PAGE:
Questions to ask a Financial Planner

What questions do you need to ask to a financial planner?

Nick Cann, director at the Institute of Financial Planning, believes there are several questions you should ask before choosing your financial planner.

Choosing a financial planner is a decision that should not be taken lightly as it will almost certainly affect your financial future.
It is important to ask a series of questions to ensure you find the most competent, trustworthy and qualified professional.
Think of interviewing a potential planner is similar to interviewing a person who is applying for a job you’ve posted. In a way, they are – they want to be your personal money manager!

1. What are your qualifications?

This should be a straightforward task but the myriad of different professional qualifications that exist for financial advisers and planners in the UK can make it a little more complex. Financial planning is a detailed, comprehensive process and requires an individual who has proven experience and skill in the planning process itself.

Make sure you have a good understanding of the planner’s qualifications and if, in fact, they are a qualified planner. As such, check if they hold any advanced level professional credentials, such as the internationally recognised CERTIFIED FINANCIAL PLANNERCM certification – the global standard of excellence in Financial Planning. 

2. What experience do you have?

Experience is an important consideration in choosing any professional so don’t hesitate to ask how long the planner has been in practice, the firms they have been associated with and how this experience relates to their current practice. Choose a financial planner who has at least two years experience in working directly with individuals and planning their financial needs.

3. What services do you offer?

The services a financial planner offers will vary and depend on their credentials, areas of expertise and the firm for which they work.  Some planners offer financial planning advice on a range of topics but do not sell financial products, while others provide advice in specific areas such as taxation. Those who sell financial products, or who give investment advice, must be authorised and registered with the Financial Services Authority.

4. What is your approach to financial planning?

The types of services a financial planner will provide will vary. Some planners prefer to develop detailed financial plans encompassing all of a client's financial goals. Others choose to work in specific areas such as taxation, estate planning, insurance and investments. Ask whether the individual deals only with clients with specific net worth and income levels, and whether the planner will help you implement the plan they develop or refer you to others who will do so. If you’re keen to deal with a firm which puts real Financial Planning service at the heart of its service to clients, check out the IFP’s  Accredited Financial Planning Firms register.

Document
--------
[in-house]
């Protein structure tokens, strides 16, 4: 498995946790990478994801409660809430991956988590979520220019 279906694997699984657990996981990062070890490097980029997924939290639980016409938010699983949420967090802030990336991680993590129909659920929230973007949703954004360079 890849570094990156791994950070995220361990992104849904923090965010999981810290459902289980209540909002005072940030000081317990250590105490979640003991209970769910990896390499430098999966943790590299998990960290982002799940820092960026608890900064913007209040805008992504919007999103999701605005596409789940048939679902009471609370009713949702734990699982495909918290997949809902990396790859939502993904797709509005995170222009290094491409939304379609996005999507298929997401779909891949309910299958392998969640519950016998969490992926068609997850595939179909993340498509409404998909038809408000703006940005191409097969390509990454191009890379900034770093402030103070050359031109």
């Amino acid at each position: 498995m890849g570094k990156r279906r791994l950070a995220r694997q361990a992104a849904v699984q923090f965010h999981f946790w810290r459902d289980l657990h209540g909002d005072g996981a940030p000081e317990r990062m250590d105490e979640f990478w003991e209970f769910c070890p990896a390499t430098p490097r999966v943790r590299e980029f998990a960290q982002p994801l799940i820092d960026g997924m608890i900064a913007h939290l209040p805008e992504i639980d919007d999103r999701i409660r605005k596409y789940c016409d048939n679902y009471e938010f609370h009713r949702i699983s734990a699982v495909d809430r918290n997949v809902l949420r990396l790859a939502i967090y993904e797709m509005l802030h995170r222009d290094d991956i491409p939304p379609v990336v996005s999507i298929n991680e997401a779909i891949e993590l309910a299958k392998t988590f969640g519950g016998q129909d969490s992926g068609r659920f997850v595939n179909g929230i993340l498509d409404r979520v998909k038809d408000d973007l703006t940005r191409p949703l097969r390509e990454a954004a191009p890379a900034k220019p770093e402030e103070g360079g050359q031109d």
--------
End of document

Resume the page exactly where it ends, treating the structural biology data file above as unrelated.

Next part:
5. Will you be the only person working with me?

It is quite common for a financial planner to work with their team to provide the full Financial Planning service to you. You may want to meet everyone who will be working with you and this will often involve Paraplanners. These are professionals who work to support the Financial Planner, providing  technical research and backup as well as report writing and analysis. 

6. How will I pay for your services? 

There is no such thing as free financial advice. Your planner should disclose the cost of their services in writing as well as how they will charge you for the services they will provide. 

7. How much do you typically charge?

Although the amount you pay the planner depends on your particular needs, the financial planner should be able to provide you with an estimate of costs based on the work they will be carrying out for you. 

8. Are you ready for the RDR?

From January 2013 a new set of regulations comes into force, set by the FSA. Amongst other changes, this includes higher professional qualifications and changes to the way that planners and advisers are paid. Ask the planner whether they are ready for the RDR and if they have their Statement of Professional Standing.

9. How are you regulated?

Financial planners who sell financial products such as investments must be regulated by the Financial Conduct Authority (FCA). From January 2013 all retail investment advisers must have a Statement of Professional Standing(SPS) from an FCA accredited body such as IFP. Check that your adviser or planner has got an SPS. It’s also a fair question to ask if they have ever been the subject of disciplinary action by any regulatory body or professional association.

10. Can I have it in writing?

And finally, be sure to ask the planner to provide you with a written agreement that details the services that will be provided.